Agnes Nixon dead at 88: Soap opera pioneer ‘taught the audience tolerance & acceptance’

Agnes Nixon died on Wednesday, September 28, at age 88. The legendary writer and producer was one of the most influential forces in daytime television, having created the long-running soap operas “All My Children” and “One Life to Live,” as well as “Loving” and “The City.”

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Nixon won five Daytime Emmys for Best Drama Writing Team for “All My Children” (1985, 1988, 1996, 1997, 1998). Then in 2010 she was awarded the Lifetime Achievement Award for her body of work (watch above). That award was presented by Susan Lucci, who played the iconic Erica Kane on “All My Children” for decades. Lucci called Nixon “the queen of modern daytime drama.”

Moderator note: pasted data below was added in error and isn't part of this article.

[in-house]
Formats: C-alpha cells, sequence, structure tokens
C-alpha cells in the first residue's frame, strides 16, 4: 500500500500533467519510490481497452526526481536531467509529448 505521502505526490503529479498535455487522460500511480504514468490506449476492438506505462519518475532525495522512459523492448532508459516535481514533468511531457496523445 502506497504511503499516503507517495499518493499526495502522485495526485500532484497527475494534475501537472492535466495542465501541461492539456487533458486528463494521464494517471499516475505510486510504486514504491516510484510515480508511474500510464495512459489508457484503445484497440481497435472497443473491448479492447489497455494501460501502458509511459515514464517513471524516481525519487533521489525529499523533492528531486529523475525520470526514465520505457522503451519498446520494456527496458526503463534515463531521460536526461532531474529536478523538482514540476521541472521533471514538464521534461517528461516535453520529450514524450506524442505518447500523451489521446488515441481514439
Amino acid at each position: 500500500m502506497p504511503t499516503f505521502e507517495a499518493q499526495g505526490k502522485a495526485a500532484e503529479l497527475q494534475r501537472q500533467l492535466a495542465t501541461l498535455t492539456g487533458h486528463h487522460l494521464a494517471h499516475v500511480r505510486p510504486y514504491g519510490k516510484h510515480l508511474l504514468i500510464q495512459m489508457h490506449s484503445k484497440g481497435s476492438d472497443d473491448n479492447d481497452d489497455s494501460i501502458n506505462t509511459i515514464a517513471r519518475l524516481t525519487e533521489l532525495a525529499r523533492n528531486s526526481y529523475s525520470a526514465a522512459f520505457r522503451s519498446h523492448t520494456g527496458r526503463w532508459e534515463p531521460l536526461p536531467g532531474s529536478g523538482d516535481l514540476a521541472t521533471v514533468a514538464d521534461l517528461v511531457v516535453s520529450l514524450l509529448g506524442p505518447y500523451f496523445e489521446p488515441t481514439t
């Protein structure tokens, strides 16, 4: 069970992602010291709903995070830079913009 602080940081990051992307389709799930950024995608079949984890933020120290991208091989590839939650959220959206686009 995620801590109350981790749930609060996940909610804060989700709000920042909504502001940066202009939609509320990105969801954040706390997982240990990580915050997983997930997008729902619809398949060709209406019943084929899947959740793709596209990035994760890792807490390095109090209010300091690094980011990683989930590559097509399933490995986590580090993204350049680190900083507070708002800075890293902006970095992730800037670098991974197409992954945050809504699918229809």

Lucci added, “Her innovations have had the most effect on daytime audiences in terms of social issues and social awareness, complex characters and humor. Ever since 1970, when Agnes created ‘All My Children,’ we have formed a great professional bond and a lasting friendship that I wouldn’t trade for all the money in Pine Valley. I would not be who I am today — I would not even be here today — if Agnes had not created the feisty Erica Kane.”

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In accepting the Lifetime Achievement Award, Nixon thanked the television academy and her professional peers, but she made sure to add, “To you the audience, endless thanks for savoring and sharing our real world of make-believe. Thank you.”

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